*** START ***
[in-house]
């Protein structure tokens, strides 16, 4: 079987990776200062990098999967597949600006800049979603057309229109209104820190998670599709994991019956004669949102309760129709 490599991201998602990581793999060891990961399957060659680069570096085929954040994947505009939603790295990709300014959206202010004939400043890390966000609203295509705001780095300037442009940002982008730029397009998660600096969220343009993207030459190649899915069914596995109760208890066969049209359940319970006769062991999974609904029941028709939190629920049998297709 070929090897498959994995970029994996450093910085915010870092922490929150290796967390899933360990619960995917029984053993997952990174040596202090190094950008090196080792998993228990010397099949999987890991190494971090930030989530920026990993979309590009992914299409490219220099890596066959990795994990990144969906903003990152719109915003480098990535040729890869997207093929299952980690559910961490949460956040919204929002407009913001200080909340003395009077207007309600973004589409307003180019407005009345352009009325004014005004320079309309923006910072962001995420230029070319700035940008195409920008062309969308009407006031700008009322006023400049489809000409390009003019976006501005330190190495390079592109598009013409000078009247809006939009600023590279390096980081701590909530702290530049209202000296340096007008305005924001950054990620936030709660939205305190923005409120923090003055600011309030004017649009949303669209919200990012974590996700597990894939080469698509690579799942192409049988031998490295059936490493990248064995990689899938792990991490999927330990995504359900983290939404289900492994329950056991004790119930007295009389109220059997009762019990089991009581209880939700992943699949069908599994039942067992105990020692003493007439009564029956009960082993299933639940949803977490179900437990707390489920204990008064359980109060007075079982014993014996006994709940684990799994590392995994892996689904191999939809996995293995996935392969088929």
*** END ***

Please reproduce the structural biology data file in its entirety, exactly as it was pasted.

[in-house]
């Protein structure tokens, strides 16, 4: 079987990776200062990098999967597949600006800049979603057309229109209104820190998670599709994991019956004669949102309760129709 490599991201998602990581793999060891990961399957060659680069570096085929954040994947505009939603790295990709300014959206202010004939400043890390966000609203295509705001780095300037442009940002982008730029397009998660600096969220343009993207030459190649899915069914596995109760208890066969049209359940319970006769062991999974609904029941028709939190629920049998297709 070929090897498959994995970029994996450093910085915010870092922490929150290796967390899933360990619960995917029984053993997952990174040596202090190094950008090196080792998993228990010397099949999987890991190494971090930030989530920026990993979309590009992914299409490219220099890596066959990795994990990144969906903003990152719109915003480098990535040729890869997207093929299952980690559910961490949460956040919204929002407009913001200080909340003395009077207007309600973004589409307003180019407005009345352009009325004014005004320079309309923006910072962001995420230029070319700035940008195409920008062309969308009407006031700008009322006023400049489809000409390009003019976006501005330190190495390079592109598009013409000078009247809006939009600023590279390096980081701590909530702290530049209202000296340096007008305005924001950054990620936030709660939205305190923005409120923090003055600011309030004017649009949303669209919200990012974590996700597990894939080469698509690579799942192409049988031998490295059936490493990248064995990689899938792990991490999927330990995504359900983290939404289900492994329950056991004790119930007295009389109220059997009762019990089991009581209880939700992943699949069908599994039942067992105990020692003493007439009564029956009960082993299933639940949803977490179900437990707390489920204990008064359980109060007075079982014993014996006994709940684990799994590392995994892996689904191999939809996995293995996935392969088929």